My Theology of Pastoral Ministry (part 4)

December 14, 2011 — Leave a comment

Today is part two of a series of six blog posts where I am sharing my Theology of Pastoral Ministry. (You can read yesterday's post here.) By sharing this theology of pastoral ministry I hope to encourage you to develop your own theology of pastoral ministry (or philisophy of work).

Clipart of a Pastor. Photo courtesy Microsoft Word.
Pastoral ministry is about serving others,[1] which means it is important that I understand that people want to feel valued and worthy of respect.

While reading the book More Ready Than You Realize in an effort to learn more about evangelism, I learned how this great principle positively influences the people we serve. In the book a young woman shares her reflections on a two year evangelism conversation she had with the author, Brian McLaren, via email. While sharing her story and experience of moving from an unbeliever to a Christian, she writes, “I don’t remember much of what he [Brian McLaren] wrote [in his emails to her]. What I do remember is something far deeper and more important: that there was someone who was really listening to me and who was responding to me, not in a formula or in quick clichés, but sincerely and thoughtfully.”[2]

That statement from this young woman gives us great insight into what people are looking for when they are being shepherded by a “pastor.” People are looking for someone to be real with them and show a sincere interest in them.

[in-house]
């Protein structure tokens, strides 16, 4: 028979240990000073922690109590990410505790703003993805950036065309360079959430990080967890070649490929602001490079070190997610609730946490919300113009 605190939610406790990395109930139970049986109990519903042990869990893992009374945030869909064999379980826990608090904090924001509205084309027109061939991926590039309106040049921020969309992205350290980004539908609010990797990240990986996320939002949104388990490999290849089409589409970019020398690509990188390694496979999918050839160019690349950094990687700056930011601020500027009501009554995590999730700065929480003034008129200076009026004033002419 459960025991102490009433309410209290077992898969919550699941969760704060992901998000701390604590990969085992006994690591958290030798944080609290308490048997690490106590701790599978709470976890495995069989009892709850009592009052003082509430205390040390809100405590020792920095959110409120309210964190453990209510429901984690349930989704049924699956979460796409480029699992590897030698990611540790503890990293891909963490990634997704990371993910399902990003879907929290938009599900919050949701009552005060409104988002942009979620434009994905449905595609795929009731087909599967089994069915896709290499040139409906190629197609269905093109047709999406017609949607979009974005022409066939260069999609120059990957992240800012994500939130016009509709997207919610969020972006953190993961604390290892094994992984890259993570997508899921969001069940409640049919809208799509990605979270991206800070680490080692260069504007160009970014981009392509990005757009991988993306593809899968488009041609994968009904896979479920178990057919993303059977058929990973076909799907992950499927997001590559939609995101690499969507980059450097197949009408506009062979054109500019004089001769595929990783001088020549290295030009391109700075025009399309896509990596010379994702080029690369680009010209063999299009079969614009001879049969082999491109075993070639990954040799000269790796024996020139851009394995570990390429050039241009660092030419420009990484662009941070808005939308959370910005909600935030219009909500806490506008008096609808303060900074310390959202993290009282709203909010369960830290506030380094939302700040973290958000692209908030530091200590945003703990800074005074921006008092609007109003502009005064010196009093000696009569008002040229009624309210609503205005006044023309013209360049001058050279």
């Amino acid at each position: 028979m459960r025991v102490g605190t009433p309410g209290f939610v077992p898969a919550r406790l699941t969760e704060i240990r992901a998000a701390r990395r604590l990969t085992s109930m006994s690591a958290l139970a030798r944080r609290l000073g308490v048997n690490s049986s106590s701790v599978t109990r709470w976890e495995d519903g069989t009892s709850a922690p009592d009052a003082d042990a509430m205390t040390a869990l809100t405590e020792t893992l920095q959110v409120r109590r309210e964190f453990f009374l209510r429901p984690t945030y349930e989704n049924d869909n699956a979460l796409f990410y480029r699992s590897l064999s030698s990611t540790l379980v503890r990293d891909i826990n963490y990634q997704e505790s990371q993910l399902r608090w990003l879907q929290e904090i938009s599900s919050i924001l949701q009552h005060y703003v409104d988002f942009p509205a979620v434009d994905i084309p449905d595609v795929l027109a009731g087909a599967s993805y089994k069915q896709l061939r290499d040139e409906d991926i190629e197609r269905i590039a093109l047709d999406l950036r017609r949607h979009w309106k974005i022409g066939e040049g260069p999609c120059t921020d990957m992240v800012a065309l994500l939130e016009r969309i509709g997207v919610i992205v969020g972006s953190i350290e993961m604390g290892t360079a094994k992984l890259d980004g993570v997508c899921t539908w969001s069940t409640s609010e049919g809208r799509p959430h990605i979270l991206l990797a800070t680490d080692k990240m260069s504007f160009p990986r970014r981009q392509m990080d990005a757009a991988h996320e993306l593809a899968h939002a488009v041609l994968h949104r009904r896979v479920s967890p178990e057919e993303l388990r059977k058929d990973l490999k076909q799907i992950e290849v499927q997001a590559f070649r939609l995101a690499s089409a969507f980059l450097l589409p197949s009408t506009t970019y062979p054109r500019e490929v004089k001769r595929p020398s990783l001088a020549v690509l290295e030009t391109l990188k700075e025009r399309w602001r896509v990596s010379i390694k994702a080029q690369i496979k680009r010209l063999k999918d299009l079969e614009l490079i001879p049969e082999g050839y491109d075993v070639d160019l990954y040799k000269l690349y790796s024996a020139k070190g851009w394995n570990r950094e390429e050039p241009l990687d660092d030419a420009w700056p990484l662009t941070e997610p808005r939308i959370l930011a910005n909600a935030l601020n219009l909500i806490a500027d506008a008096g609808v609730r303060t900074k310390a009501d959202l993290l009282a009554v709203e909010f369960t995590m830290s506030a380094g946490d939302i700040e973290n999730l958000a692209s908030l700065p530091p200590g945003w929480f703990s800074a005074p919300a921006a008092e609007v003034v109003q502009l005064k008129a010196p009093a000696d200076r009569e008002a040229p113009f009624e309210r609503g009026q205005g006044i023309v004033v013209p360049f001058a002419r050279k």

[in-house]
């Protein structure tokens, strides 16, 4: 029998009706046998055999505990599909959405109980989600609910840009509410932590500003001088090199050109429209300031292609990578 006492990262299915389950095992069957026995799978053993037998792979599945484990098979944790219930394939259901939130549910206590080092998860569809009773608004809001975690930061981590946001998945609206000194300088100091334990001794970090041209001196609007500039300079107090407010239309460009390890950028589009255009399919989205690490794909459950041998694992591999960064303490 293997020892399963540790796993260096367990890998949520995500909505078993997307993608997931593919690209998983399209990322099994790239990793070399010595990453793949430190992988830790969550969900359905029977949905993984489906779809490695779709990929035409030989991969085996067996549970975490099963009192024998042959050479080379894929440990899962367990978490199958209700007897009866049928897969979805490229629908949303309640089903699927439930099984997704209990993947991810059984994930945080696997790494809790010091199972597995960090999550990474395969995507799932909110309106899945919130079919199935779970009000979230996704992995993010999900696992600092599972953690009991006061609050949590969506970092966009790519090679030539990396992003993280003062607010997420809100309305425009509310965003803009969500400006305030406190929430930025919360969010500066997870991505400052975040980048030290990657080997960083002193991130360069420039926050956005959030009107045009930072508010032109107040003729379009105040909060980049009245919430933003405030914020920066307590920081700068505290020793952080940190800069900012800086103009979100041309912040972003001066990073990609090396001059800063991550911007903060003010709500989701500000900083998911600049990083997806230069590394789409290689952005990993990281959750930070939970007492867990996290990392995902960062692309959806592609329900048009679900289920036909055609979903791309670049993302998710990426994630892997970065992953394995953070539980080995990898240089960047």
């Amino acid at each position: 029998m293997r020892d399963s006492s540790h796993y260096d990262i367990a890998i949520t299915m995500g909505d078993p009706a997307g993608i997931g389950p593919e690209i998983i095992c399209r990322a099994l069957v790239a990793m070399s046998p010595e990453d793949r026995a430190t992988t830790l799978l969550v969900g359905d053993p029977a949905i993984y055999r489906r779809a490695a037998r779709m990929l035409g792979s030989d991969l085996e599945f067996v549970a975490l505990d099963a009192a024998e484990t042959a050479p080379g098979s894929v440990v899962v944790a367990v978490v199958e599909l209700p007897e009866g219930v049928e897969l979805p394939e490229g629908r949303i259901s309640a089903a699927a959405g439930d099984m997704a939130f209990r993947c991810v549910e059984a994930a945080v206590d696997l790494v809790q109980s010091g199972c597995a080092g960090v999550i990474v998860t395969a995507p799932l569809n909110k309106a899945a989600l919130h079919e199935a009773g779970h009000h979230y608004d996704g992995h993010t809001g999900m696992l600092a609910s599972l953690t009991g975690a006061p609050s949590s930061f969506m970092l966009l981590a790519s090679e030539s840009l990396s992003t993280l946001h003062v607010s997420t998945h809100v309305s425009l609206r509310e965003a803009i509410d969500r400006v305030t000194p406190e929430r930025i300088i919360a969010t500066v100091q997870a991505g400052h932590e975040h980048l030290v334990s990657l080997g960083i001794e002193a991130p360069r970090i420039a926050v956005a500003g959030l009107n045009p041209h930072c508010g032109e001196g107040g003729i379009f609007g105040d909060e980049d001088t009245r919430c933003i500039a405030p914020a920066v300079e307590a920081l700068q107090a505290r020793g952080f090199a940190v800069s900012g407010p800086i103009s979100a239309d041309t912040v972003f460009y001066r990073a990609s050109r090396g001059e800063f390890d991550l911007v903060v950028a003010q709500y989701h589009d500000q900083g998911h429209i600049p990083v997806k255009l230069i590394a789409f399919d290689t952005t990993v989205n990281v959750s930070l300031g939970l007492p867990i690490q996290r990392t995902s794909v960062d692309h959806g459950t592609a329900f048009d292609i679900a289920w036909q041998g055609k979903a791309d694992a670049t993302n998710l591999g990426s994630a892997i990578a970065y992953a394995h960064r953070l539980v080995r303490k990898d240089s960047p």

The people I serve at work probably do not want to feel that I am trying to evangelize them so I can add another Christian to my “convert list.” They do not want to feel they are one of many people whom I have questioned about their faith and tried to lead to Christ. They do not want to hear me give a bunch of well rehearsed questions and answers to their struggles with faith. They are looking for me to be sincerely interested in them, to show them value for who they already are, and to walk and talk with them as their faith evolves.

Question: How do you understand the people you work with and serve?


[1] Jennifer McLaughlin, interview by author, Norfork, CA, November 12, 2011.

[2] April Stace Vega, afterword of More Ready Than You Realize, by Brian McLaren (Grand Rapids, MI: Zondervan, 2006), 169.

Christopher L. Scott

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Christopher Scott is Small Groups Pastor at Rocky Hilly Community Church in Exeter, CA. He has more than ten years of experience leading volunteers, running nonprofit programs, and teaching the Bible in small group settings. He holds a bachelor's degree from Fresno Pacific University and master's degree from Dallas Theological Seminary.

Disclosure of Material Connection: Some of the links in the post above may be "affiliate links." This means if you click on the link and purchase the item, I will receive an affiliate commission. I also may have received one or more of the products or services mentioned above for free in the hope that I would mention it on my blog. Regardless, I only recommend products or services I use personally and believe will add value to my readers. I am disclosing this in accordance with the Federal Trade Commission's 16 CFR, Part 255: "Guides Concerning the Use of Endorsements and Testimonials in Advertising."